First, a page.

Notorious Life Prisoner Dies In MassachusettsJesse Pomeroy, 74, Spent Life Since he Wat 14 in Prison
Bridgewater, M*m. —lt;jp— Jesse Pomeroy, Massachusetts* notorious life prisoner who spent all of his years since the age of 14 behind prison bars, died at the state farm here, last night at the age of 74 years.
Robert C. Sherman, superintendent of the state farm, announced the death this morning and said that heart disease was the cause.
^Pomeroy was transferred . here from the state prison in Charlestown four years ago because of declining health. He had spent the most of his time at state .prison in solitary confinement, although the last rfew years at that institution he had been accorded the liberties of a “trusty ” He strongly opposed his transfer to the more liberal atmosphere of the state farm because, he said, he did not want to leaye his friends at the prigon which had been his home since the age of 14.
Saved from the gallows because of his youth, Jesse Pomeroy lived to spend more' than 55 years in prison, more than 40 of it in solitary confinement during which he saw only his guards.^
• Starting ' his sentence Sept. 1, 1876, it was not until 1917 that he was permitted to eat in the company f of; other prisoners or to at-tezid^ religious services and entertainments in the state prison at Charlestown,' Mass,
Set* Prison Record
. Penal authorities said that it would be difficult to find a parallel for the tittie he spent in “solitary.” Some believed that he was ' thus imprisoned longer lhan any other man in American history. r -This- circumstance overshadowed the atrocities conceived by the perverted' mind of his boyhood. ' He was only 14 years old when lie* was convicted of‘ murdering a four yearrold boy and sentenced to be hanged.
But William Gaston, then governor of Massachusetts, was opposed to capital punishment and refused to sign a warrant for the execution. His successor, Gov, Alexander H. j Rice, communited the sentence to | life* imprisonment at hard labor.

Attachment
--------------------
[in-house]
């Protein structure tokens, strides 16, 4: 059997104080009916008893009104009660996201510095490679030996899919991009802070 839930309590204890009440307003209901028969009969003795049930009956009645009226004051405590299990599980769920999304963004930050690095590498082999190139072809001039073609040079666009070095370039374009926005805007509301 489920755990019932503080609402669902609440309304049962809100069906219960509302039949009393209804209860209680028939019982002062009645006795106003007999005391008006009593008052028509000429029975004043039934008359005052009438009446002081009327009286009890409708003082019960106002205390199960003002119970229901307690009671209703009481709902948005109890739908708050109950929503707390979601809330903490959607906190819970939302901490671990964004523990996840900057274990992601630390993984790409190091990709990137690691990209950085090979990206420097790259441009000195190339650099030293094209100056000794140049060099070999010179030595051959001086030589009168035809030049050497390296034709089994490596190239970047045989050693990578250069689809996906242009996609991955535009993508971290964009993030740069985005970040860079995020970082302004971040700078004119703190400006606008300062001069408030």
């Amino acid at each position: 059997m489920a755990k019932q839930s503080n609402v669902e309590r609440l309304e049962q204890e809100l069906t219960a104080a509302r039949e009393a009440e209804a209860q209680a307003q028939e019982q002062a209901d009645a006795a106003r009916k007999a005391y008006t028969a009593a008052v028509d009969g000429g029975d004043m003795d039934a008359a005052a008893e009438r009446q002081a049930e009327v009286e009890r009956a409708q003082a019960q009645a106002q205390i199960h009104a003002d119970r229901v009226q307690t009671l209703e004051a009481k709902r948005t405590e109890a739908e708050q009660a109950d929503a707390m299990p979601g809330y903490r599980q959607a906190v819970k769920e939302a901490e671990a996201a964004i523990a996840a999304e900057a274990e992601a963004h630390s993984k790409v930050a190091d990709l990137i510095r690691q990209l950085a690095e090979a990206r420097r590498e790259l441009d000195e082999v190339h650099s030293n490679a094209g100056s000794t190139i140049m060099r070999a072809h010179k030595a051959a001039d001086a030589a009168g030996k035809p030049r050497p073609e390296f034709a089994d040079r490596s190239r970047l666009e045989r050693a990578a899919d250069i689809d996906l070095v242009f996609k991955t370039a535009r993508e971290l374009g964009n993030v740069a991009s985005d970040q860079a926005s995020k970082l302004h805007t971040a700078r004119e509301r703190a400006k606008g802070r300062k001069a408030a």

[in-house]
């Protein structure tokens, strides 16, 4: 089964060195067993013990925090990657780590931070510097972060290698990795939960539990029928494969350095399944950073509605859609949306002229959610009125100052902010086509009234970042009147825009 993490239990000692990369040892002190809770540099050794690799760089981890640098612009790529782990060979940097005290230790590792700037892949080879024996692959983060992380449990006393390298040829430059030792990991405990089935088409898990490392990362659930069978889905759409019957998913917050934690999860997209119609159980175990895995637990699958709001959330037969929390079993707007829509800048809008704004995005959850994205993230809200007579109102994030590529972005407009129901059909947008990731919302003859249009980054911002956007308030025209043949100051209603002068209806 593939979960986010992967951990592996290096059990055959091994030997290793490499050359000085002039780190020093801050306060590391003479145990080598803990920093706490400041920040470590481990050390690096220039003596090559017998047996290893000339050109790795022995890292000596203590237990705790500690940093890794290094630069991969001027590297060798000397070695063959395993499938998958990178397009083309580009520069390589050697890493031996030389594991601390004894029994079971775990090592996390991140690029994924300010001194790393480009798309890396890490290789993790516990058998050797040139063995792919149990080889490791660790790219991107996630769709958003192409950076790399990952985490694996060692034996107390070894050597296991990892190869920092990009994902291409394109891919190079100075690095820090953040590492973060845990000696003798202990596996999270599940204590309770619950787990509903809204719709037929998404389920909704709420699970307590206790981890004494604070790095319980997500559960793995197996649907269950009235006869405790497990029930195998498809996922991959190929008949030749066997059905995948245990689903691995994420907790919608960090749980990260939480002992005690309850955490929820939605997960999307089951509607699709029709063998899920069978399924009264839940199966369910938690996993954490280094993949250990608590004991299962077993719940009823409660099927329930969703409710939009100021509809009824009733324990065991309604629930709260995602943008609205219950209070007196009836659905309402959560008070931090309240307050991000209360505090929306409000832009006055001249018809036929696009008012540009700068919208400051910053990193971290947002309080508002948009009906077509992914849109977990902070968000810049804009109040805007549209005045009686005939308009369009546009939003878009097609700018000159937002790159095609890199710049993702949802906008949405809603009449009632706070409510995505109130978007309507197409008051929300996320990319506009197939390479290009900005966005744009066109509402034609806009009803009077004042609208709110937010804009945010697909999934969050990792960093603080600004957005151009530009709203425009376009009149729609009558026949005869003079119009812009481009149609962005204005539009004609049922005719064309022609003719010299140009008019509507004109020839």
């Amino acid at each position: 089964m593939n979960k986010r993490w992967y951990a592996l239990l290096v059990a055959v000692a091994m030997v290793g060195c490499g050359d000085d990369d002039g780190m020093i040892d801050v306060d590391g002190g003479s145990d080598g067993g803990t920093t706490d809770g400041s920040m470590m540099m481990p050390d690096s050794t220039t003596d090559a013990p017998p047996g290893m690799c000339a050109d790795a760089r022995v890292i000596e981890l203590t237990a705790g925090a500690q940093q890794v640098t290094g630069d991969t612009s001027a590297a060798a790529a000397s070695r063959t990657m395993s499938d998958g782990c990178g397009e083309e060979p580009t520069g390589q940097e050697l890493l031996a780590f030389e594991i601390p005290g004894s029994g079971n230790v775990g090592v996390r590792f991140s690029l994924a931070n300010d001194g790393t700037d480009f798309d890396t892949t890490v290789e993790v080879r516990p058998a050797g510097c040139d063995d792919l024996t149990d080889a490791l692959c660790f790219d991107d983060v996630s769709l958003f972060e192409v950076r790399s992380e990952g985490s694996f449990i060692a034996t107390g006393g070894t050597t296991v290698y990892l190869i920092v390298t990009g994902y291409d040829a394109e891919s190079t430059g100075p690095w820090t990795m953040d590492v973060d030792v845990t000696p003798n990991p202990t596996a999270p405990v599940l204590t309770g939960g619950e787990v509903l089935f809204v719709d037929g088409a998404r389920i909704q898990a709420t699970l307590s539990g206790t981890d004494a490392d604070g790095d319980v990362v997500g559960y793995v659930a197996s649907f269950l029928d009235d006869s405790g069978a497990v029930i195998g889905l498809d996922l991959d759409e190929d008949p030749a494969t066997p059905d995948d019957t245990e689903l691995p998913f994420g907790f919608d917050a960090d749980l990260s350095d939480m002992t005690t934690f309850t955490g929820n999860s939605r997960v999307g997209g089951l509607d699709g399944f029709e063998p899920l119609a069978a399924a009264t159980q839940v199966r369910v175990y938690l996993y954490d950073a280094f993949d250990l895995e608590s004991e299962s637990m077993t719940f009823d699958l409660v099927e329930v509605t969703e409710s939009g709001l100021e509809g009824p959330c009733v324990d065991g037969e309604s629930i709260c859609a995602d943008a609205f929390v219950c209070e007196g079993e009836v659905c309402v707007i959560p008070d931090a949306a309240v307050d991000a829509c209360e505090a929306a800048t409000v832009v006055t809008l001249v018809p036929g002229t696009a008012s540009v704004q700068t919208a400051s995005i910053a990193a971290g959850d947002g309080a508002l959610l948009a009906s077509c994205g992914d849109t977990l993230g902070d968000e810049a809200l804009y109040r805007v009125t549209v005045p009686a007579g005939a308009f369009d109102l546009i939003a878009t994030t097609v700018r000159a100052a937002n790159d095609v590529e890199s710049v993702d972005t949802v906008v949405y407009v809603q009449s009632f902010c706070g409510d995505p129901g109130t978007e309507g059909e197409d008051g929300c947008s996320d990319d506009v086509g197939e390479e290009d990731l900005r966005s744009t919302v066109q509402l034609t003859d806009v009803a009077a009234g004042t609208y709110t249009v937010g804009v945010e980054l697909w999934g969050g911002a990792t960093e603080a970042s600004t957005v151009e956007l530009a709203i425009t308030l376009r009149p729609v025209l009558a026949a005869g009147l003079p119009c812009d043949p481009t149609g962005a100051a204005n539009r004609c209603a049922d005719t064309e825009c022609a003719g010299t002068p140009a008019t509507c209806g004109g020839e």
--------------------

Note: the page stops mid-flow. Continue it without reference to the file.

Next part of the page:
The hard labor part of the punishment did not, however, work out. The keepers found that Pomeroy managed to fashion tools for escape from almost anything upon which he could lay his hands. He v?as given only food and books, but even then managed to contrive tools.
Saws made from scraps of steel, from the leg of a cot and from cans; drills fashioned from screws and pieces of scrap metal, files and knives were products of his ingenuity. With these he made at least 12 attempts to escape.
In one of his essays toward freedom, he tunneled with a nail, an improvised chisel and a home-made file to within a few inches of liberty when a trail of lime dust exposed his work. At another time he cut an opening through his cell door, rigged a conductor from a gas jet into his cell and ignited the gas in the hope of burning a hole in the wall. Instead he burned himself, severely.
His last serious attempt was in 1912 when he sawed three bars from his cell, fitted dummies in their places to cover his activities and, when ready for the dash, slipped through the hole and was creeping along the corridor toward an unsuspecting guard when he aroused a sleeping cat. The startled feline yeowled and jumped at him. The guard found him armed with a dagger and equipped with a file and three saws.
In June, 1930, alter he had been transferred to the state farm at Bridgewater, knives, saws and files were found in his room, but the authorities declared this was only a publicity stunt.” They said the articles were a lot of junk” and that .the aging Pomeroy was physically unable to use them.
Pomeroy made frequent efforts to obtain a paidon, petitioning governor after governor for executive clemency. But the only glimpse he had of the outside world was in 1929 when he was whisked in a closed automobile from Charlestown to the Bridgewater state farm, the transfer being made so that he could receive better medical care.
On that trip he marvelled when he saw an elevated tram, a steam shovel and a steam roller, asked bewilderedly where the horses had gone from the roads, saw his first ice cream cone and, noticing a newspaper bulletin board, was puzzled bccause he was still described i as a slayer.;
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